You''ll quickly notice, that micro-optimization typically gives very little gain: around 5% to 10% maximum. If your background application doesn''t use more than eg. 10% of the CPU/GPU anyway, then that will be a performance increase of 0.5% ! Hardly worth the effort. Macro-optimization, on the other hand, will greatly influence your performance: the scale can be anywhere between 0 and infinity. So, choosing your algorithms wisely (eg. using vertex arrays instead of IM in OpenGL) is going to give you huge performance boosts. Micro-optimization won''t, and should always be considered as a very last resort.

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quote:

By Michael Abrash
Optimalisation is the root of all evil



And he''s right. Use something you''re comfortable with and don''t waste time getting a few cycles extra speed.


-------
ni·hil·ism ( P ) Pronunciation Key (n-lzm, n-)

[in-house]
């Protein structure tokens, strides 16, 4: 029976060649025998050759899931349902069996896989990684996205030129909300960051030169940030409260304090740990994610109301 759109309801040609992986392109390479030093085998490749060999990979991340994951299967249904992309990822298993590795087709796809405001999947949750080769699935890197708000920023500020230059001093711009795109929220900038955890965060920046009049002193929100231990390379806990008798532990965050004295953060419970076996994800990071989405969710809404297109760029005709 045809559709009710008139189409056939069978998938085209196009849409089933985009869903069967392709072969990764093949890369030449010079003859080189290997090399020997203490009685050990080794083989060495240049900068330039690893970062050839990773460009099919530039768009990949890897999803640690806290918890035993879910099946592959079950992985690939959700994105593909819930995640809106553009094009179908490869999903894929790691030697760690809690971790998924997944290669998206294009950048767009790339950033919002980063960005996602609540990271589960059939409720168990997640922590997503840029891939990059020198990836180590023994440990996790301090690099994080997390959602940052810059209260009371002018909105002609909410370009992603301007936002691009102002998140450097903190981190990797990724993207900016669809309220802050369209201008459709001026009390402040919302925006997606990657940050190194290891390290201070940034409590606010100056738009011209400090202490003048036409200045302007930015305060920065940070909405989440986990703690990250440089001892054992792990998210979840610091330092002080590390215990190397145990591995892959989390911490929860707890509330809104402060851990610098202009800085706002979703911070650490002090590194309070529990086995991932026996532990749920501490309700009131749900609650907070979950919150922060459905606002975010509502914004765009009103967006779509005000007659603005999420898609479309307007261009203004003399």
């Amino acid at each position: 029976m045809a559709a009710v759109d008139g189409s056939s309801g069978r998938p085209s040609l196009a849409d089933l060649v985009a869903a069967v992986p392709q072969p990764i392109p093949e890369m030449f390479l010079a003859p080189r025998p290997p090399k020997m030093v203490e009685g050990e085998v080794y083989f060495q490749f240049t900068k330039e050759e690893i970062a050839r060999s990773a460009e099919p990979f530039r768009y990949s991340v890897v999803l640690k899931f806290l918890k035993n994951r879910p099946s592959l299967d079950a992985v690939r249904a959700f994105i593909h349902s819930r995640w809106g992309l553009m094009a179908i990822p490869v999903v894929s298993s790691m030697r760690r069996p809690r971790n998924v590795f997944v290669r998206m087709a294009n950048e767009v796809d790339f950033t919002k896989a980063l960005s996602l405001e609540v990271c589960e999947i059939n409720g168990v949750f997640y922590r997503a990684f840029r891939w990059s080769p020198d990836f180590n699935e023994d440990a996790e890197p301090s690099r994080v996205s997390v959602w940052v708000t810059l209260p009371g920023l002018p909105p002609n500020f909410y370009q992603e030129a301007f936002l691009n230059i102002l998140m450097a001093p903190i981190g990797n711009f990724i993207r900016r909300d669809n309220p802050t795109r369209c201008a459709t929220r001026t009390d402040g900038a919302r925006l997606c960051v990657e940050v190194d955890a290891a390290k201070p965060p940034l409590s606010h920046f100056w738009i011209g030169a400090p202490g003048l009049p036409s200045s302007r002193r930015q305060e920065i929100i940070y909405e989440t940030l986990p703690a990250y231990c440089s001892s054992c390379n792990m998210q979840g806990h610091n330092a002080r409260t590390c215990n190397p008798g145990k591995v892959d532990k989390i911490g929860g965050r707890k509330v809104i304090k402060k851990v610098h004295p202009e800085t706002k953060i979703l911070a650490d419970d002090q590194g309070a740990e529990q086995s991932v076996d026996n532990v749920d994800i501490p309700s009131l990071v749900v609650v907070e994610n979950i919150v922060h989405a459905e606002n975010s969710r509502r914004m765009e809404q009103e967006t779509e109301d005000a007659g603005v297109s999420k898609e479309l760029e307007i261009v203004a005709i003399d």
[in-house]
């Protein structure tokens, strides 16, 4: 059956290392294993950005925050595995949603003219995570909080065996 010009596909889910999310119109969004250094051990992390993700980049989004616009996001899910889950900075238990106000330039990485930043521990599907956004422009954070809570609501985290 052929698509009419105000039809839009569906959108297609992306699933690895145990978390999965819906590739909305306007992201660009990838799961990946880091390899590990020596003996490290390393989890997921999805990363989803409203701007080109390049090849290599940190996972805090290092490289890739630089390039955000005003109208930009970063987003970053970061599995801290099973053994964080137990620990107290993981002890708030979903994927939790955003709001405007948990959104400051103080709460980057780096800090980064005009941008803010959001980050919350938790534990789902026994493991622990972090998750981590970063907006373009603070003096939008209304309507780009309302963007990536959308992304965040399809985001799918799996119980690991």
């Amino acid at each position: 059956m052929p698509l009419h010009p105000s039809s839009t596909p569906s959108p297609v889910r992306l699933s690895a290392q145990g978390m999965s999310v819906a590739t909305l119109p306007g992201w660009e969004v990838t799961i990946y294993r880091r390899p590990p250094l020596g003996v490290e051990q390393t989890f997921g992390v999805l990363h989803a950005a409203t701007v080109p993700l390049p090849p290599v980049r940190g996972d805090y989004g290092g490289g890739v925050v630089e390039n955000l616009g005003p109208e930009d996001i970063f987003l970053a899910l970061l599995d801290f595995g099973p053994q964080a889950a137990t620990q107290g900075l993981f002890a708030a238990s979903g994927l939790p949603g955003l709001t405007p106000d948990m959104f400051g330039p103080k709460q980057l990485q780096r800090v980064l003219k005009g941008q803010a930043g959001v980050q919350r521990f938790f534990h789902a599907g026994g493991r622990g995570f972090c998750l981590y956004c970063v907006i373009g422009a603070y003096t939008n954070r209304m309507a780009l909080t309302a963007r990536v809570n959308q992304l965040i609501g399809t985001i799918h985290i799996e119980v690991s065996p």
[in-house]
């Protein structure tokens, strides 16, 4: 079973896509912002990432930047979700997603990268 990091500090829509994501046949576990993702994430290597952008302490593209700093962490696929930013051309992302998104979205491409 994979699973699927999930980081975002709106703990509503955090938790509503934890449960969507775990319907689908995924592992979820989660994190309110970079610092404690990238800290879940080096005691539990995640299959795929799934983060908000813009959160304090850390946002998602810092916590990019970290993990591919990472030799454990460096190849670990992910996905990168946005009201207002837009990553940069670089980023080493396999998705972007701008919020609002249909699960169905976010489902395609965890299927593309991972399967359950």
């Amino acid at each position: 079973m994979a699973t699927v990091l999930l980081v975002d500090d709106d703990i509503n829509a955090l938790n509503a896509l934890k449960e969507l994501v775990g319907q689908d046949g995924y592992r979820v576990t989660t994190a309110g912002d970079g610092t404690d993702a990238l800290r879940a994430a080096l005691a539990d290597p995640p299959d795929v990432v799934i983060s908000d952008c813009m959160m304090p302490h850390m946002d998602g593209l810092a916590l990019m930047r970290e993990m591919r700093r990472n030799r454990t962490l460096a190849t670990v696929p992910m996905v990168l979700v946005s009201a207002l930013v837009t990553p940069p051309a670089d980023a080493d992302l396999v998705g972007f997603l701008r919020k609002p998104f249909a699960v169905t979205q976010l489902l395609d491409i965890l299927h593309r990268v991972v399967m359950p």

n.
Philosophy.
An extreme form of skepticism that denies all existence.
A doctrine holding that all values are baseless and that nothing can be known or communicated.
The ultimate truth.

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Guest Anonymous Poster
quote:
Original post by Countach
quote:

By Michael Abrash
Optimalisation is the root of all evil


And he''s right. Use something you''re comfortable with and don''t waste time getting a few cycles extra speed.



Wrong quote, completely wrong person. See http://www.c2.com/cgi/wiki?PrematureOptimization

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Regarding the original question, if your compiler is worth the hard drive space it chews up, you won't notice a difference between an if() else() block and a switch() block.

[edit] Nor is there any memory or speed difference between a struct and an array for storing a 3D point.

[edited by - ApochPiQ on July 3, 2003 11:33:14 AM]

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Well i was just wondering if it did make a difference... So what you guys are saying is don''t worry about the app cycles but worry about what formulas and stuff i use to render OGL?